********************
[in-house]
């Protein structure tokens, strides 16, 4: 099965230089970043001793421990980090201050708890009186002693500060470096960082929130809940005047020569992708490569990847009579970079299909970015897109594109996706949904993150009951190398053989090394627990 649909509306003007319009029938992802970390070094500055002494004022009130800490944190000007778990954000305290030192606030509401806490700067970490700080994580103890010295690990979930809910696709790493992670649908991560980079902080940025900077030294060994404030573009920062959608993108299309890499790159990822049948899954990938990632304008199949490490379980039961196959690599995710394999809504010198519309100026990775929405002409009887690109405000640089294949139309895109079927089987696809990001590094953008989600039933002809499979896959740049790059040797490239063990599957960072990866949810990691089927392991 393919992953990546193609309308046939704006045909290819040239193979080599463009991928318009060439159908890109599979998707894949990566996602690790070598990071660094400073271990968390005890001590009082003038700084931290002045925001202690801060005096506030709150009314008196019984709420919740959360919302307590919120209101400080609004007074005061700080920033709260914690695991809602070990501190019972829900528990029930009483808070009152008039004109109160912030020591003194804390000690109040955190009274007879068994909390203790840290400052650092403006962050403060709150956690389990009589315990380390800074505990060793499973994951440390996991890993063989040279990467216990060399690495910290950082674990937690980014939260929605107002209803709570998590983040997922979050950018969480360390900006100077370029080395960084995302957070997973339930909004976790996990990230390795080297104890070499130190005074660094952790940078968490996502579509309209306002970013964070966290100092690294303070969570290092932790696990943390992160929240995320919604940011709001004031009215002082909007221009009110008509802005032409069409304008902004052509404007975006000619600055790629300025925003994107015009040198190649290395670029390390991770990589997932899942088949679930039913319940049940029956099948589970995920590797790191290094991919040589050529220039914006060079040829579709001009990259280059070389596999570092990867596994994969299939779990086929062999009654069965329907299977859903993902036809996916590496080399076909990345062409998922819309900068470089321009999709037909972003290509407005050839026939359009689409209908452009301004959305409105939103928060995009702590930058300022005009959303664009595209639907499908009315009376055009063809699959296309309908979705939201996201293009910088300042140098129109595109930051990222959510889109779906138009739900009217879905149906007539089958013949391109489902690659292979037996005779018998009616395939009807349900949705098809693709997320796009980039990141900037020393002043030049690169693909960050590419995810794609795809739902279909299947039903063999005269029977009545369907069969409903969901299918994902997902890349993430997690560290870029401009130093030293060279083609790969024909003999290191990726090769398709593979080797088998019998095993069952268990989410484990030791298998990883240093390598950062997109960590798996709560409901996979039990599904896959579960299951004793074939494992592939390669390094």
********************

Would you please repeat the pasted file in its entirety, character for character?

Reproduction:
[in-house]
């Protein structure tokens, strides 16, 4: 099965230089970043001793421990980090201050708890009186002693500060470096960082929130809940005047020569992708490569990847009579970079299909970015897109594109996706949904993150009951190398053989090394627990 649909509306003007319009029938992802970390070094500055002494004022009130800490944190000007778990954000305290030192606030509401806490700067970490700080994580103890010295690990979930809910696709790493992670649908991560980079902080940025900077030294060994404030573009920062959608993108299309890499790159990822049948899954990938990632304008199949490490379980039961196959690599995710394999809504010198519309100026990775929405002409009887690109405000640089294949139309895109079927089987696809990001590094953008989600039933002809499979896959740049790059040797490239063990599957960072990866949810990691089927392991 393919992953990546193609309308046939704006045909290819040239193979080599463009991928318009060439159908890109599979998707894949990566996602690790070598990071660094400073271990968390005890001590009082003038700084931290002045925001202690801060005096506030709150009314008196019984709420919740959360919302307590919120209101400080609004007074005061700080920033709260914690695991809602070990501190019972829900528990029930009483808070009152008039004109109160912030020591003194804390000690109040955190009274007879068994909390203790840290400052650092403006962050403060709150956690389990009589315990380390800074505990060793499973994951440390996991890993063989040279990467216990060399690495910290950082674990937690980014939260929605107002209803709570998590983040997922979050950018969480360390900006100077370029080395960084995302957070997973339930909004976790996990990230390795080297104890070499130190005074660094952790940078968490996502579509309209306002970013964070966290100092690294303070969570290092932790696990943390992160929240995320919604940011709001004031009215002082909007221009009110008509802005032409069409304008902004052509404007975006000619600055790629300025925003994107015009040198190649290395670029390390991770990589997932899942088949679930039913319940049940029956099948589970995920590797790191290094991919040589050529220039914006060079040829579709001009990259280059070389596999570092990867596994994969299939779990086929062999009654069965329907299977859903993902036809996916590496080399076909990345062409998922819309900068470089321009999709037909972003290509407005050839026939359009689409209908452009301004959305409105939103928060995009702590930058300022005009959303664009595209639907499908009315009376055009063809699959296309309908979705939201996201293009910088300042140098129109595109930051990222959510889109779906138009739900009217879905149906007539089958013949391109489902690659292979037996005779018998009616395939009807349900949705098809693709997320796009980039990141900037020393002043030049690169693909960050590419995810794609795809739902279909299947039903063999005269029977009545369907069969409903969901299918994902997902890349993430997690560290870029401009130093030293060279083609790969024909003999290191990726090769398709593979080797088998019998095993069952268990989410484990030791298998990883240093390598950062997109960590798996709560409901996979039990599904896959579960299951004793074939494992592939390669390094």